Friday The 13th


In the 1980’s the so- called slasher film genre was in full swing. When Michael Myers and the “Halloween” franchise became the highest grossing independent film in cinema history, the studios scrambled to get in on the booming genre and unleashed a flood of psycho killers on the viewing public, for the better part of a decade and a half.

Along with the aforementioned Michael Myers, and the later Freddy Krueger from the “Nightmare on Elm Street” series, Jason Voorhees of the “Friday The 13Th” series has become a cultural landmark. He has appeared in over ten movies (eleven if you count “Freddy Vs. Jason”) and unleashed havoc on countless oversexed and loaded teens, as well as those unfortunate enough to cross his path.
While the series, to many fans, become stale and largely self mocking with the Jason-in-space themed “Jason X”, the character rebounded nicely with “Freddy Vs. Jason” and had many fans clamoring for a second match up between the two iconic bad guys.

Eventually the powers-that-be decided to go the remake route, which had proven successful with “Halloween” and “My Bloody Valentine”, and have crafted a new “Friday the 13th” which they hope will re-energize the series.

The film opens with a modern re-telling of what was part of the finale of the original film, and hits the ground running with an impressive opening sequence that has Jason menacing a group of teens camping in the woods. The intense first twenty minutes of the film had the audience at the test screening gasping and cheering as the events set the stage for the body of the film, which revolves around another group of young adults taking a trip into the woods for a scenic getaway.

As the group stops for supplies, they encounter a young man who is looking for his sister who vanished in the area six weeks earlier. Despite little luck in his search, and the insistence by the local police that his sister is not anywhere in the area, he remains undaunted and continues his search.
At the same time, the group of young adults embarks on a frenzy of sex, drinking, drugs, and carefree living in the woods unaware that they are about to gain the attention of Camp Crystal Lake’s most infamous former camper.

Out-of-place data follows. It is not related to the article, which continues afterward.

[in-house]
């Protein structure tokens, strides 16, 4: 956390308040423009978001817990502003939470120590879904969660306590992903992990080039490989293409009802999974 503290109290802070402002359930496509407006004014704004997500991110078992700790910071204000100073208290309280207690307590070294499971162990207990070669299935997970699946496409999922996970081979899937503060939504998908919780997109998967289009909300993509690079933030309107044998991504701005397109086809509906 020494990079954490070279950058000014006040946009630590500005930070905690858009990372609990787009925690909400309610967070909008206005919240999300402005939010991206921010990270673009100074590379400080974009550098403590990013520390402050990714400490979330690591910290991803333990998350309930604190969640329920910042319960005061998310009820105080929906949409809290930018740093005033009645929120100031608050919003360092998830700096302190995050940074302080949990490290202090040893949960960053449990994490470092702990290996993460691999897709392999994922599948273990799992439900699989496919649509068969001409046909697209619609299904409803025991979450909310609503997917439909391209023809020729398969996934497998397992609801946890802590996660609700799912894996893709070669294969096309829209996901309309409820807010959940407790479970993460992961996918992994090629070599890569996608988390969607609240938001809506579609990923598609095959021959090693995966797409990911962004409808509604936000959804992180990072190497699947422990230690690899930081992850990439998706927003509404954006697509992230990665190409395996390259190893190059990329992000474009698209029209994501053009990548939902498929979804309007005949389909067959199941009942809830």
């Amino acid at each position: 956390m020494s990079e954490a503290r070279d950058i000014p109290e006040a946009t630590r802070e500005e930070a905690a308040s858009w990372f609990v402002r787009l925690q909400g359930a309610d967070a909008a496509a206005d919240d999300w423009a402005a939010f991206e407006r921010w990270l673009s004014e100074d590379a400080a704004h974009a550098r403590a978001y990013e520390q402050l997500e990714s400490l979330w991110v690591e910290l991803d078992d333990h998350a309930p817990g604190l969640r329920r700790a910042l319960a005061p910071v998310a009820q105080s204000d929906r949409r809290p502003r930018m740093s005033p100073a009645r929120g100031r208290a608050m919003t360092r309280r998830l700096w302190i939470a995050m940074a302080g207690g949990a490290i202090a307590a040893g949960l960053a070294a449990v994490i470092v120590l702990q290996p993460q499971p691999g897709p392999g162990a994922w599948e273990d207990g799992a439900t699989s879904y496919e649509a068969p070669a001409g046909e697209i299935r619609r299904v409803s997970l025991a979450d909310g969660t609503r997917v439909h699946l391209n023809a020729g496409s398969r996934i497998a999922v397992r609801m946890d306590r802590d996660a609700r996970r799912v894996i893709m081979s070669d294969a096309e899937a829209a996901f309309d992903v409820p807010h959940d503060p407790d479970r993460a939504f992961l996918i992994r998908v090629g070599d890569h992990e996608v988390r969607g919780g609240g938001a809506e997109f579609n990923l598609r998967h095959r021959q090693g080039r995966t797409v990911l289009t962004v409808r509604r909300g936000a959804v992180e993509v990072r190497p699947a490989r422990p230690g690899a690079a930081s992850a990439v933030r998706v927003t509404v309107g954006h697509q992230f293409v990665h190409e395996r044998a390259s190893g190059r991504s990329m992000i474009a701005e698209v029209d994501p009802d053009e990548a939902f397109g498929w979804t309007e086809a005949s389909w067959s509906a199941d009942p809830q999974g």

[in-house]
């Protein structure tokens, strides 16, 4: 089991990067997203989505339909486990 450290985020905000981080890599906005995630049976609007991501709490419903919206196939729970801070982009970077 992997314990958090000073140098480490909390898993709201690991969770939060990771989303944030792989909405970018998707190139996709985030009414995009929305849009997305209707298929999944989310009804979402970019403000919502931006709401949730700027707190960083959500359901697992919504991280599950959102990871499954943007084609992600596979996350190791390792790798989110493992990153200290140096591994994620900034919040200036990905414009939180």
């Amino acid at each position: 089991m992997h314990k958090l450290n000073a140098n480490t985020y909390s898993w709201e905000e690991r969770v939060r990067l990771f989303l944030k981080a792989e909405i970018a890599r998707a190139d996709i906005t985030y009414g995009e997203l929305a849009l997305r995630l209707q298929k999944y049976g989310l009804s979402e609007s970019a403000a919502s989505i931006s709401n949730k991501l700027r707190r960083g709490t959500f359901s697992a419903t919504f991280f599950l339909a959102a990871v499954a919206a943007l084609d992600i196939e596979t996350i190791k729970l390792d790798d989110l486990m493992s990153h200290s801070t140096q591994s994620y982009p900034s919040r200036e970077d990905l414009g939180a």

As the film unfolds, Jason soon unleashes his customary brutality on the group as well as any townies that come across him, and the film deftly mixes some humor with classic horror mayhem. In the time honored formula, a group of survivors soon finds themselves under siege by Jason and must find a way to survive Jason’s wrath.

While the film lacks much in the way of plot and is loaded with a cast of largely unknowns, the film is a refreshing update to the series, knowing what the fans have come to expect and providing plenty of gore and scares. Since the cast exists to be little more than fodder for Jason, there is little effort devoted to fleshing them out as characters other than to provide excuses for most of the ladies in the film to shed their clothes, and a few of the male cast to establish themselves as comic relief, or the jerk who is destined for something special.

Director Marcus Nispel who has a solid pedigree with the recent “The Texas Chainsaw Massacre”, viral videos of Resident Evil 5, as well as the pending “Alice.” He clearly knows his subject matter and working with Producer Michael Bay and a script from Damian Shannon and Mark Swift (the duo behind “Freddy vs. Jason”), produced a solid by the numbers horror film.

Fans of the series will note clever references to the past films such as Jason’s original mask and will find themselves yelling at the screen over the constant stupidity of the victims as well as the inventive way Jason dispatches his victims. I found myself enjoying the updated Jason because while the movie is faithful to the character, it revitalized him to show a more cunning predator who is not above using traps, bait, and plotting to achieve his means. There was a plot thread in the film that did not really get developed as much as I had hoped, but in the end, the film delivered the goods and sets the stage well for future outings of the machete-wielding Jason.

3.5 stars out of 5.